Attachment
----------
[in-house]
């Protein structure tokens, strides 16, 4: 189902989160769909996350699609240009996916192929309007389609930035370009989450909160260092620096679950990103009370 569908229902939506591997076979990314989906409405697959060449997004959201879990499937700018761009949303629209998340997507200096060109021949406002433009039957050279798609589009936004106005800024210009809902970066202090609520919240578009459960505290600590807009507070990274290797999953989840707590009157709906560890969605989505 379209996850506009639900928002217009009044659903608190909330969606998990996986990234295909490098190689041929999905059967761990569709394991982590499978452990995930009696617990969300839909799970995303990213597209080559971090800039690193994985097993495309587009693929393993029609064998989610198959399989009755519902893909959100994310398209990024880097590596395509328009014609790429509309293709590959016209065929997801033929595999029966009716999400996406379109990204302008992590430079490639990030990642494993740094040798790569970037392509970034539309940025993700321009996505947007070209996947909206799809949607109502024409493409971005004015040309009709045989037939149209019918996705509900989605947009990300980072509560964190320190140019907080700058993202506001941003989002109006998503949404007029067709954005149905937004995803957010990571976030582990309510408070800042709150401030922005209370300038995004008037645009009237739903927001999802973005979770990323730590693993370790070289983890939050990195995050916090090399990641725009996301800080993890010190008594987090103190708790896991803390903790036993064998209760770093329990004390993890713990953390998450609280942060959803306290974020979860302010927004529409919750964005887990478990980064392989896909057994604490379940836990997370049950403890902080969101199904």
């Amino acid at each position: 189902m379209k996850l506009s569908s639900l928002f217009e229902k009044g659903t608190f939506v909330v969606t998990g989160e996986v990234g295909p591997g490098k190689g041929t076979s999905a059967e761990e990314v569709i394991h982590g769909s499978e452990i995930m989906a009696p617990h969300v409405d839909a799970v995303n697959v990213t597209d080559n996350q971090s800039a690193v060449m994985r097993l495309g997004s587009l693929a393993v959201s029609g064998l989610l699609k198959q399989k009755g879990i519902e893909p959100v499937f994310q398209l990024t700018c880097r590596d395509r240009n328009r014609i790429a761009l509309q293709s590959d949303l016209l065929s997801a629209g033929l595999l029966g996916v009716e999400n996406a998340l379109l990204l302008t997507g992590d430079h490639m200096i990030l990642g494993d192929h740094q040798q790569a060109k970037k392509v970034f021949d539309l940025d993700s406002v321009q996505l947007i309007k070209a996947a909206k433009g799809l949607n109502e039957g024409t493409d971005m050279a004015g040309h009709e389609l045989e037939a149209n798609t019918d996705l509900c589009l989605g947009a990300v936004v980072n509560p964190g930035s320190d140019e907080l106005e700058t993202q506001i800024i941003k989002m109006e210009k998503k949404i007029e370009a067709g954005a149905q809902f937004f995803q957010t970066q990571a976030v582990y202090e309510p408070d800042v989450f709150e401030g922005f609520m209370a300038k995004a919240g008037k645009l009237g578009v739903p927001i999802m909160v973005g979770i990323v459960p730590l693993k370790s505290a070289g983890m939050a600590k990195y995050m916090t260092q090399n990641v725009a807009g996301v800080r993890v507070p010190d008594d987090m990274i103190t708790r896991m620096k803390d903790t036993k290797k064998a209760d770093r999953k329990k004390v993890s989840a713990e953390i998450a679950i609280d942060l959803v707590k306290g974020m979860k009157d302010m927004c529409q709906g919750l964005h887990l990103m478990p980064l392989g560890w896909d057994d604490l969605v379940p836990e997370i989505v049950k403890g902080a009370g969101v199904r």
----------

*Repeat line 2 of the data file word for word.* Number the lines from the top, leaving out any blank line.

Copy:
């Protein structure tokens, strides 16, 4: 189902989160769909996350699609240009996916192929309007389609930035370009989450909160260092620096679950990103009370 569908229902939506591997076979990314989906409405697959060449997004959201879990499937700018761009949303629209998340997507200096060109021949406002433009039957050279798609589009936004106005800024210009809902970066202090609520919240578009459960505290600590807009507070990274290797999953989840707590009157709906560890969605989505 379209996850506009639900928002217009009044659903608190909330969606998990996986990234295909490098190689041929999905059967761990569709394991982590499978452990995930009696617990969300839909799970995303990213597209080559971090800039690193994985097993495309587009693929393993029609064998989610198959399989009755519902893909959100994310398209990024880097590596395509328009014609790429509309293709590959016209065929997801033929595999029966009716999400996406379109990204302008992590430079490639990030990642494993740094040798790569970037392509970034539309940025993700321009996505947007070209996947909206799809949607109502024409493409971005004015040309009709045989037939149209019918996705509900989605947009990300980072509560964190320190140019907080700058993202506001941003989002109006998503949404007029067709954005149905937004995803957010990571976030582990309510408070800042709150401030922005209370300038995004008037645009009237739903927001999802973005979770990323730590693993370790070289983890939050990195995050916090090399990641725009996301800080993890010190008594987090103190708790896991803390903790036993064998209760770093329990004390993890713990953390998450609280942060959803306290974020979860302010927004529409919750964005887990478990980064392989896909057994604490379940836990997370049950403890902080969101199904």